“We need something to counter the hate speech, the divisiveness, and it’s possible with poetry,” says Joy Harjo, the first Native American U.S. poet laureate.
Shawn Miller—Library of Congress
By Olivia B. Waxman
August 22, 2019

Joy Harjo, the first Native American U.S. poet laureate, tells TIME about her new book, ‘An American Sunrise,’ and the state of poetry.

You found your voice as a poet in 1973, a time when a lot of Americans found theirs. How much was that a factor?

I didn’t set out to be a writer. I was shy, quiet, and I loved art because I didn’t have to speak with anyone. At one point, my spirit said, “You have to learn how to speak.” I think poetry came to me because there was a lot of change. In 1973, I was 23, a mother of two children, and I was in a very active Kiva club [that was raising awareness about Native American issues] during the native-rights movement. We were dispersed Americans, totally disregarded, and I felt our voices needed to be heard. I started writing poetry out of a sense of needing to speak not only for me but all Native American women.

What do people get wrong about Native Americans?

A lot of images [of Native Americans] are based on fairy tales or Wild West shows. We are human beings, not just people who have been created for people’s fantasy worlds. There’s not just one Native American. We’re diverse by community, by land, by language, by culture. In fact, we go by our tribal names, and there are 573 tribal nations.

Do you write every day?

I’m often writing something almost every day. I keep journals: one on the computer, one for dreams, one for general observations and overheard things, and one for learning jazz standards, so I look up the history of the song, then I rehearse it and make notes.

What time of day do you write best?

When the airwaves are clear, either really early–like 6 a.m., 7 a.m., before anything is said–or really late. It’s important to have a doorway open to the place without words, and that happens more easily when you’ve come from dreaming.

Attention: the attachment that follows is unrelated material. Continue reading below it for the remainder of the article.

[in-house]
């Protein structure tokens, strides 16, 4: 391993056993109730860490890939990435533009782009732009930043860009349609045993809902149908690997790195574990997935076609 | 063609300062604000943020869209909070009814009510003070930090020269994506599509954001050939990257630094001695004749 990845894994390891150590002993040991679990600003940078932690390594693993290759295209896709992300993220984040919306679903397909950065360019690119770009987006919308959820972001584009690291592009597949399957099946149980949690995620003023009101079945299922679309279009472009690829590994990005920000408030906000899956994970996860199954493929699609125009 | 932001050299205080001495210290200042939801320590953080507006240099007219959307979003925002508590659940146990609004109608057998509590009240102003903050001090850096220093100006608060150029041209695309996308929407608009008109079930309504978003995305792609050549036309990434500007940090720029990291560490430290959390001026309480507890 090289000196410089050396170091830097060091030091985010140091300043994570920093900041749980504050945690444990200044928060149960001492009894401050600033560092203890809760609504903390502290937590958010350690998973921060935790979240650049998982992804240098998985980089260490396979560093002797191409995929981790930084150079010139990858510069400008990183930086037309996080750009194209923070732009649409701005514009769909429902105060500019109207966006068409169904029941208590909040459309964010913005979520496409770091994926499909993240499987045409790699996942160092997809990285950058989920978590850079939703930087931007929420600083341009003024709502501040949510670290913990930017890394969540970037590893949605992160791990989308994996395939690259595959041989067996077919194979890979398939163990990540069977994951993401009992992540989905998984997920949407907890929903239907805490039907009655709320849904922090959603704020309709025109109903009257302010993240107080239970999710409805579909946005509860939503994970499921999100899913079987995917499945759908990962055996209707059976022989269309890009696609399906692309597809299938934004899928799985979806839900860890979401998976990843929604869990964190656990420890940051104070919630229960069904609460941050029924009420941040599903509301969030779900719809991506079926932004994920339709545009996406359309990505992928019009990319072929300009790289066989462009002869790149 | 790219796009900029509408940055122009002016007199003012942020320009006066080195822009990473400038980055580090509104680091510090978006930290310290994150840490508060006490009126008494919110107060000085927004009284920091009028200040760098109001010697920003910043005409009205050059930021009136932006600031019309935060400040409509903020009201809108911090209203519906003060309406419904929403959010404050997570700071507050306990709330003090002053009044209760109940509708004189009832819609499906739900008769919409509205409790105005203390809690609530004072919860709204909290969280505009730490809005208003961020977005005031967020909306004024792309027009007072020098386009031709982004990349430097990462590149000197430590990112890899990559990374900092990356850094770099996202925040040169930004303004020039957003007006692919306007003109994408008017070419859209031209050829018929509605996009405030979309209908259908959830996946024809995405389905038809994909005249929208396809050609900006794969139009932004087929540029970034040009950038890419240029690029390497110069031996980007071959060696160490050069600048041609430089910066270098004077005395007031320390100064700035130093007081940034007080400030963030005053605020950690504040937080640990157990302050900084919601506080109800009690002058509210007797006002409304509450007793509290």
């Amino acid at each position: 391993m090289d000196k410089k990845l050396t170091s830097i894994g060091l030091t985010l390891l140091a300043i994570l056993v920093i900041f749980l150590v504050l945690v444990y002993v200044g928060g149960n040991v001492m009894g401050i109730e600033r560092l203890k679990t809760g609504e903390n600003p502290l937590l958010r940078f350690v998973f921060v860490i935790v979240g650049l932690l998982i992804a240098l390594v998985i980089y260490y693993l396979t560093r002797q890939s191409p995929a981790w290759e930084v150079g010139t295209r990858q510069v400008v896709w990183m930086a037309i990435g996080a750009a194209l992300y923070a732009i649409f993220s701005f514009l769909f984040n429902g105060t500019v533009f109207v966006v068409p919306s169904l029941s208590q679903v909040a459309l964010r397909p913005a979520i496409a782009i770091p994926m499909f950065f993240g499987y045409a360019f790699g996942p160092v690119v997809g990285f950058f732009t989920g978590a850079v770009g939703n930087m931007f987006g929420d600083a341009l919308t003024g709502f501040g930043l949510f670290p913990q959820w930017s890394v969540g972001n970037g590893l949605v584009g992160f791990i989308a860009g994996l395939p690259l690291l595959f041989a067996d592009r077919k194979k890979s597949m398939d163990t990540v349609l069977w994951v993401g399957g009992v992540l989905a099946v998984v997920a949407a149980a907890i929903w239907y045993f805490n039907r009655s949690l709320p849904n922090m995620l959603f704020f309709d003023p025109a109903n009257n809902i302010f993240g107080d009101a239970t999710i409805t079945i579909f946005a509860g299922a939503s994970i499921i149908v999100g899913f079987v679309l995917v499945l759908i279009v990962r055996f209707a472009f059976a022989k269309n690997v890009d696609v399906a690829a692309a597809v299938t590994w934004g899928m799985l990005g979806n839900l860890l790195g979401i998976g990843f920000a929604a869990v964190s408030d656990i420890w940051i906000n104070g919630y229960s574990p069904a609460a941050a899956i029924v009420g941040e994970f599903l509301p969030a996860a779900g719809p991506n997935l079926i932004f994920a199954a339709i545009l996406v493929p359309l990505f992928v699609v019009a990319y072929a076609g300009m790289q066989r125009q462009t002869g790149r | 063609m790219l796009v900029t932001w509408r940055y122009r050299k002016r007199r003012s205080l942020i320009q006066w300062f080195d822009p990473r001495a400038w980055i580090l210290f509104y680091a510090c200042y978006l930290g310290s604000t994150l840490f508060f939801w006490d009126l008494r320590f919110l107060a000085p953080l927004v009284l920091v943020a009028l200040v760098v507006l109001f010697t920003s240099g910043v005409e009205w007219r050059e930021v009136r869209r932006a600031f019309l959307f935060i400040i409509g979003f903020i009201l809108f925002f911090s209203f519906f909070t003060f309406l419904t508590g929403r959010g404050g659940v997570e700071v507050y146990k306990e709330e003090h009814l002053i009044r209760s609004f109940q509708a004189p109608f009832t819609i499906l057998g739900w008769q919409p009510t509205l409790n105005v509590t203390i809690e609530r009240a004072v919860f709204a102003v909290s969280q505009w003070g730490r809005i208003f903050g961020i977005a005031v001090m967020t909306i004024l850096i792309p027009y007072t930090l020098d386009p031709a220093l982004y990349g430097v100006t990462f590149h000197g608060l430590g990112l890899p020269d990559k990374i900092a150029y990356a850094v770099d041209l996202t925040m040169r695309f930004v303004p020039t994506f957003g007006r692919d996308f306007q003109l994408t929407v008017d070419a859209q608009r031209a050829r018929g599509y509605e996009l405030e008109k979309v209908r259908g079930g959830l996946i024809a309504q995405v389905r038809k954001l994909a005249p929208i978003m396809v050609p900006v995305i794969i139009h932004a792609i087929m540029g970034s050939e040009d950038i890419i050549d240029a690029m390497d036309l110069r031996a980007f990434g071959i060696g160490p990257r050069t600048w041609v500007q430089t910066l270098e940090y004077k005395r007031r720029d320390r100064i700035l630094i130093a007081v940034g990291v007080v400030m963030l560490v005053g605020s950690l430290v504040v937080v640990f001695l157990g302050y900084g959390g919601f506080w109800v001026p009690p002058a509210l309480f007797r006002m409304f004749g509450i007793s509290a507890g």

What advice would you give poets?

It’s about learning to listen, much like in music. You can train your ears to history. You can train your ears to the earth. You can train your ears to the wind. It’s important to listen and then to study the world, like astronomy or geology or the names of birds. A lot of poets can be semihistorians. Poetry is very mathematical. There’s a lot in the theoretical parts that is similar. Quantum physicists remind me of mystics. They are aware of what happens in timelessness, though they speak of it through theories and equations.

What history inspired An American Sunrise?

It came directly out of standing and looking out into the woods of what had been our homelands in the Southeast before Andrew Jackson removed us to Indian territory. I stood there and looked out, and I heard, “What did you learn here?”

What are your plans as the poet laureate?

I can remind people that they use poetry, go to poetry, frequently, and may not even know they are. A lot of song lyrics are poetry. They go to poetry for a transformational moment, to speak when there are no words to speak.

As a singer and saxophonist in the Arrow Dynamics Band, do you plan to incorporate music in the role?

I always play or perform music with my poetry. When poetry came into the world, it did not arrive by itself, but it came with music and dance.

How would you describe the state of poetry?

Audiences for poetry are growing because of the turmoil in our country–political shifts, climate shifts. When there’s uncertainty, when you’re looking for meaning beyond this world–that takes people to poetry. We need something to counter the hate speech, the divisiveness, and it’s possible with poetry.

Write to Olivia B. Waxman at olivia.waxman@time.com.

This appears in the September 02, 2019 issue of TIME.

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